Mabel King in The Wiz

The Wiz: This 1978 Wizard of Oz update might be the unlikeliest title on Sidney Lumet's résumé, given that the director of so many gritty dramas never made another musical, and certainly wasn't a logical fit for an R&B-fueled production with an all-black cast. Yet even though the direction is probably its weakest element, The Wiz makes sense as a Lumet project for being one of the New York-iest film musicals ever madeit might even be New York-ier than Scorsese's New York, New York. Judy Garland's Dorothy went to Oz, but Diana Ross' goes to Manhattan, and it's in the ravishing urban sprawl that this familiar fantasy feels electrifyingly new … though with talents this exceptional, and numbers this peppy, Lumet could have filmed his cast in front of blank walls and achieved similarly transfixing results. You may be iffy-at-best on Michael Jackson these days, even if it's worth remembering how affecting he is as a timid Scarecrow with limbs as elastic as rubber bands. Yet there are loads of additional treasures here: Ross grinning and weeping in her showcase “Home”; Ted Ross roaring his way through “I'm a Mean Ole Lion”; the devastatingly beautiful Lena Horne delivering gospel encouragement in “Believe in Yourself.” All this and Richard Pryor, too. Television's 2015 The Wiz Live! was great fun. This is great fun and movie history combined. Most Memorable Numbers: (3) “Slide Some Oil to Me,” for Nipsey Russell's joyous vaudeville teaching pre-teen me that the man had gifts beyond his breeziness on afternoon game shows; (2) “Don't Nobody Bring Me No Bad News,” for that force of nature Mabel King; and (1) “Ease on Down the Road,” for being as hummable and tonally appropriate for its movie as “Follow the Yellow Brick Road” was for its … but without Munchkins.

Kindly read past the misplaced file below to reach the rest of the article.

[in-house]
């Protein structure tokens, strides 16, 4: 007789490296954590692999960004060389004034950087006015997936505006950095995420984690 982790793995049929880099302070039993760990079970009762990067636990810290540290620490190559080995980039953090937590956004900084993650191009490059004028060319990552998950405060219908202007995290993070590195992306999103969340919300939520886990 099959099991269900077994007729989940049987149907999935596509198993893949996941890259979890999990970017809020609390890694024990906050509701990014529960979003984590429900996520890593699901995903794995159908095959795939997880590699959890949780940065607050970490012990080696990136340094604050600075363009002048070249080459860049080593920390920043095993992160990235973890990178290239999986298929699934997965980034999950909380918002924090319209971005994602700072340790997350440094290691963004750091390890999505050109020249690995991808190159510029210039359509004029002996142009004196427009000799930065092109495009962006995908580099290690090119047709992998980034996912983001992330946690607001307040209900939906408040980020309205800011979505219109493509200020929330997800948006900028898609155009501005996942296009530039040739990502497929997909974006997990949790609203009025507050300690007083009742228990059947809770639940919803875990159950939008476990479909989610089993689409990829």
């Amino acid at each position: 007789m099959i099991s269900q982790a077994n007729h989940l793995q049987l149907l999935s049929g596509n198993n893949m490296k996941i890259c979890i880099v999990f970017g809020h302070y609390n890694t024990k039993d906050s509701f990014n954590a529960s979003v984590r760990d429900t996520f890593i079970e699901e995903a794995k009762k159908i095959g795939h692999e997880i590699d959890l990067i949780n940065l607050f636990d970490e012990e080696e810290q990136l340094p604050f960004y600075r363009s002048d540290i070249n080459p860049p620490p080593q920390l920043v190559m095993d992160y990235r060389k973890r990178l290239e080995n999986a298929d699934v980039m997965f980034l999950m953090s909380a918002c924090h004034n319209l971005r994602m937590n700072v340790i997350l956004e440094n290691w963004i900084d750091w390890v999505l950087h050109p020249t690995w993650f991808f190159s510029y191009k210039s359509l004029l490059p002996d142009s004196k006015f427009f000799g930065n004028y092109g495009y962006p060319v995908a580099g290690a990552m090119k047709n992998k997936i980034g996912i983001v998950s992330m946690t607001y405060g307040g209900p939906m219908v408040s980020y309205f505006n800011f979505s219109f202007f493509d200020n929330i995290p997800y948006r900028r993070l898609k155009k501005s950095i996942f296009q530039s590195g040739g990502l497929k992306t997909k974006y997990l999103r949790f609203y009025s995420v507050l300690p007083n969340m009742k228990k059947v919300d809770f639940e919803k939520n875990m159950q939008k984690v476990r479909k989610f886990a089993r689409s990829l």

Working's Studs Terkel

Working: Admittedly, I'm cheating with this selection, as directors Kirk Browning's and Stephen Schwartz's 1982 musical based on Studs Terkel's celebrated nonfiction was a 90-minute episode of PBS' American Playhouse and not a direct-to-theaters movie. Yet I'm including it anyway, given that (a) no other Working film exists and one should, and (b) fans of musicals could do a lot worse than this multi-narrative delight with compositions by Schwartz, Richard Rodgers' daughter Mary, and James freaking Taylor. A series of solo numbers and monologues on mostly blue-collar and middle-class living, the show might sound like a repetitive bummer. It plays beautifully in performance, however, and if you were alive and watching TV in the '70s and early '80s, recognizing its lineup of familiar actors is like playing "Where's Waldo?" if every person in the picture is Waldo. Look! Barry Bostwick as a steel worker. Barbara Barrie as a grade-school teacher. Scatman Crothers as a parking attendant. Plus so many more: Beth Howland from Alice, Charles Haid from Hill Street Blues, Charles Durning, Barbara Hershey, Didi Conn, Lynne Thigpen, Edie McClurg, Terkel himself … . And they all show up before Patti LaBelle rips into her 11 o'clock number. Not all of their characters' jobs look appealing. The job of working on Working looks like a blast. Most Memorable Numbers: (3) “It's an Art,” for the continual pleasure of Rita Moreno in musical mode; (2) “If I Could've Been,” for its chorale of individual voices as effective an act break, for its material, as Les Mis' “Do You Hear the People Sing?”; and (1) “Millworker,” for the evident physical toll in Eileen Brennan's nine-to-five employee made cathartically wrenching in Taylor's music and Jennifer Warren's vocals. Of all of Working's numbers, this one is the least “fun.” It's also, maybe, the most essential.